View from Frankfurt: German banks move at slow trot towards Urals

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If anyone was expected to sweep across the virgin lands to the east, opened up by the collapse of the Berlin Wall, it was the big German banks.

It is their back yard, so to speak, rich in historical ties; and their financial strength is awesome. There was indeed much rubbing of hands at the outset. Since then, however, matters have been appraised in a rather more sombre light. Instead of a gallop towards the Urals and beyond, the pace has been determinedly gentle and reflective.

It is accompanied by much tut- tutting at the gung-ho practices of some European - notably French - rivals. 'I ask myself if they can add up, and since presumably they can it must be that, as state banks, they do not have to,' says Georg Krupp, the member of Deutsche Bank's board responsible for Eastern Europe.

A contributing factor to the German banks' caution regarding Eastern Europe was the early experiences in eastern Germany. The big three, Deutsche, Dresdner and Commerzbank, leapt over there with wildly optimistic ideas of how much could be achieved in a short time. 'What we learned in eastern Germany reinforced our scepticism - it showed just how enormous the problems will be,' Mr Krupp says.

Compared with the transfers being poured into eastern Germany, Western aid for Eastern Europe is a drop in the ocean. 'We have to be clear about one thing: of a potential 400 million clients throughout Eastern Europe, we can only establish a customer relationship with those who can earn the necessary foreign exchange from their exports,' Mr Krupp warns.

But beyond nurturing a general prudence, eastern Germany also provided some specific lessons for use further east. One of these, according to Jan Baechle, area manager of Commerzbank's Eastern European operations, was: go it alone; stay well clear of local banks. Another emphasised the vital importance of training.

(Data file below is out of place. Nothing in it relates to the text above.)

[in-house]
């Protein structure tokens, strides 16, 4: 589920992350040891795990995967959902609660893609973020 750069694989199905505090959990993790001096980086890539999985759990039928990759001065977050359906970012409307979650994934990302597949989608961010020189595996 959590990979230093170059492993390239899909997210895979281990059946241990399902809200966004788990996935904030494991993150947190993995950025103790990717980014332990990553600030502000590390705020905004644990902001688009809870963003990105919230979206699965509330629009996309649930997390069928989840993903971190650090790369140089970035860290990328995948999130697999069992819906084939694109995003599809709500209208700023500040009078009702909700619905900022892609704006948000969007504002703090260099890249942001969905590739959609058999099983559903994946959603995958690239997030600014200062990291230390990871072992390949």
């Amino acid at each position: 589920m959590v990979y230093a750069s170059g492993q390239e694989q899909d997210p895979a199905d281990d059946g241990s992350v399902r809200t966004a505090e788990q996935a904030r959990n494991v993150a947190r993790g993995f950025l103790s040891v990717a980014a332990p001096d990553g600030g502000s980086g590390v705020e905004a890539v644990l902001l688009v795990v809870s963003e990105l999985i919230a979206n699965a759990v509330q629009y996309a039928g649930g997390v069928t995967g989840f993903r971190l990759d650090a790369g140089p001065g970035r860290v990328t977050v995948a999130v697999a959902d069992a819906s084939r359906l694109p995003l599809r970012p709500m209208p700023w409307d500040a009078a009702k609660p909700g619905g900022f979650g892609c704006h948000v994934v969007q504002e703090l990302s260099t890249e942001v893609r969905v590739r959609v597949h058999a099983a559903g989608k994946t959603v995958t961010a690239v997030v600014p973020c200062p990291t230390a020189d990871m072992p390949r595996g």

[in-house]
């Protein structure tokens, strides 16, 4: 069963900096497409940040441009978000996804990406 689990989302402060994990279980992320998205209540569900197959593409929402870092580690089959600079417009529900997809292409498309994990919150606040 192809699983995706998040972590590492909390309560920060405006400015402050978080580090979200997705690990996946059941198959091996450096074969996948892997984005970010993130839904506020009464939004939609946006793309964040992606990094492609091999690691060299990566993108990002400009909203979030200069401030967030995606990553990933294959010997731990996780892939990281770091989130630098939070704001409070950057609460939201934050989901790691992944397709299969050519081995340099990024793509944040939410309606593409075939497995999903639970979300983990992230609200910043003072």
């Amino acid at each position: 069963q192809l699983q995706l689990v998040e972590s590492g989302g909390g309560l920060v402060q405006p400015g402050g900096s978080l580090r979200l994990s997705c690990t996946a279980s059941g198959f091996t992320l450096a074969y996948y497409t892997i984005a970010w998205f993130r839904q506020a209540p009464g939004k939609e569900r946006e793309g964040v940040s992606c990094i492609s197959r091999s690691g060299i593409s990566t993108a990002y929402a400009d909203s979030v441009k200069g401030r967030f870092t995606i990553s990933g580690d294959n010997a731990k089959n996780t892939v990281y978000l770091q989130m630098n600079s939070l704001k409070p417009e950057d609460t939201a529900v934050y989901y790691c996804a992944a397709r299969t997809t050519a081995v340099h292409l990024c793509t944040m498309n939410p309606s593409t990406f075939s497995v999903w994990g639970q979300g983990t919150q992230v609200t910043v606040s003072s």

Of the big three, the biggest, Deutsche, has proved the most cautious. It has limited itself to opening up representative offices, even in the most promising places such as the Czech Republic and Hungary.


It has chosen a slow build-up towards eventual operative units. 'When we come, we shall have an institution able from the beginning to offer all services, because whoever offers a broad range will have the most interesting business prospects,' Mr Krupp says. Deutsche Bank's motto here is, 'Start second, finish first.'

Dresdner Bank, by contrast, has been much quicker off the mark, not only opening a relatively extensive network of representative offices in places like Alma Ata and Kiev, but also subsidiaries in Prague and Budapest. Bernhard Walter, the member of Dresdner Bank's board in charge of Eastern Europe, says that because of the fast-changing economic and political environment, 'one should be prepared to decide now on long-term commitments'.

The hint of greater adventurism colouring Dresdner's approach is partly to do with its decision to spread the risks by sharing its Eastern European operations with Banque Nationale de Paris, with which it is forging closer links. Their next joint ventures will be a branch in St Petersburg and, perhaps by the end of this year, another in Moscow.

Commerzbank's strategy falls somewhere between those of its two bigger rivals - going in on its own, but already with a full branch in Prague and a subsidiary in Budapest.

'The most European states have in common today, apart from their socialist past, is their geography. Otherwise, each country is going its own way,' says Deutsche's Mr Krupp. There is, none the less, a breakdown into general categories on which all the banks agree.